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    I worked for a large CDN a while back that handled some very high profile customers. The bandwidth and infrastructure is already in place, so even "large" attacks end up being nothing more than a slightly more impressive spike in the Router Traffic Graph.If the attack went on for a very long time, the network engineers might start contacting some of the more problematic upstream providers to do something about it, but it's really just not an issue, and if the business is run well, capacity will be planned well in advance so it never becomes an issue.. – PushfPopf Jul 20 '16 at 16:28
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I work for CloudFlare so maybe I can shed some light on how we do things.

Fundamentally, CloudFlare uses an Anycast network design; this means that network traffic has no control to where it is routed and it is automatically routed to the closest available host. Computers compromised by botnets are typically distributed throughout the world in different geographical regions. Because of using an Anycast network we increase the surface area of our network such that it is harder for a distributed attack to take us down. The traffic cannot merely overwhelm a single datacenter, in order to grow out this protection we now have 86 data centers around the world and we plan to add more.

CloudFlare's global Anycast network

We also operate an open peering policy where we are willing to directly interconnect with ISPs (PeeringDB). By removing the middle-men we are able to have the shortest path from the source of the attack to where we can filter the attack. Today, we have the single highest participation in Internet Exchanges globally, of any network. By having a direct path form attacker to destination we can prevent collateral congestion on our network.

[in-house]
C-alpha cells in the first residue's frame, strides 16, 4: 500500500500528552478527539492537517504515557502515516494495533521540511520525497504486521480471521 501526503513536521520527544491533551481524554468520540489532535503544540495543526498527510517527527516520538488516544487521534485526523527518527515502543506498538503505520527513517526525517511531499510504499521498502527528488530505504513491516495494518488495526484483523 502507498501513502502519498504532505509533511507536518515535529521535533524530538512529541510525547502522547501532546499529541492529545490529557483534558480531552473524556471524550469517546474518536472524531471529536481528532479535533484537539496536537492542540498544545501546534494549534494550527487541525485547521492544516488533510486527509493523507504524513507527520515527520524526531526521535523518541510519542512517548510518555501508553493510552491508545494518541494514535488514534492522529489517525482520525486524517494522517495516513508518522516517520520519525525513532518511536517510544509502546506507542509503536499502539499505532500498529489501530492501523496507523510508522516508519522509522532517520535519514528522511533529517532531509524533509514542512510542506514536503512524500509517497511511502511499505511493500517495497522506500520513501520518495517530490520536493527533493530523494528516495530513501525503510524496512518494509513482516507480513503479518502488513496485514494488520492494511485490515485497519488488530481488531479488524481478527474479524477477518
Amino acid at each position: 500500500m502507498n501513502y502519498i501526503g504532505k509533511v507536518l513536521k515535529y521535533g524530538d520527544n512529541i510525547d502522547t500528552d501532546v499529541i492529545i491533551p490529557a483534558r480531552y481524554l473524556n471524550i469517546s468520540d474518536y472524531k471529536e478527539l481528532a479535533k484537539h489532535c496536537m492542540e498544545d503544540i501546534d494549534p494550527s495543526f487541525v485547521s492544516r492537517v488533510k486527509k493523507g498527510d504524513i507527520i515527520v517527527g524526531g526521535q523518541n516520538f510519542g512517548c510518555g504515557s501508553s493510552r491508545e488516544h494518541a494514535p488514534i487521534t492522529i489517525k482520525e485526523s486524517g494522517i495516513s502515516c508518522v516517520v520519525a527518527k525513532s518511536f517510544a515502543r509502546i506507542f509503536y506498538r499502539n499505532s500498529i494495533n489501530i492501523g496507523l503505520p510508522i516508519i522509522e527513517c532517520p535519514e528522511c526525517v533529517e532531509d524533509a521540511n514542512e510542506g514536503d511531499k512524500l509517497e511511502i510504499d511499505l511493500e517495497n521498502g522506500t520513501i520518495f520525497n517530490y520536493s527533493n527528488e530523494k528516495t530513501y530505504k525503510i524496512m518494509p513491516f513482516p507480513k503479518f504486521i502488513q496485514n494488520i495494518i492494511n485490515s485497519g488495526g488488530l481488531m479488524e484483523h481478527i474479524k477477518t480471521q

Yes, we need a large network to come with attacks, we need big pipes so people can't congest them - to that end our network is 96% bigger than the largest DDoS attack ever recorded.

This is despite the fact we have seen a whopping increase in attacks. There are some interesting characteristics about these attacks; they predominantly happen on weekends (attackers busy with something else on the weekday?), they happen against largely benign websites indicating that anyone can become the target of an attack and also these attacks are massive in capacity.

Almost all of our Layer 3 attack handling is now autonomous, we use a range of strategies to protect against attacks. When attacks come to our Edge we have worked out strategies in order to ensure we are able to reduce the impact of such malicious traffic; we then seek only to pass on safe traffic to the origin.

In many ways CloudFlare has become the DDOS filtering method of last resort; for Business and Enterprise we have advanced protections against DDOS attacks backed by a full SLA, we offer this at a flat rate to ensure that DDOS attacks aren't successful in bankrupting their victims. For at risk public interest sites we have Project Galileo offering this technology for free to those public interest websites who need it.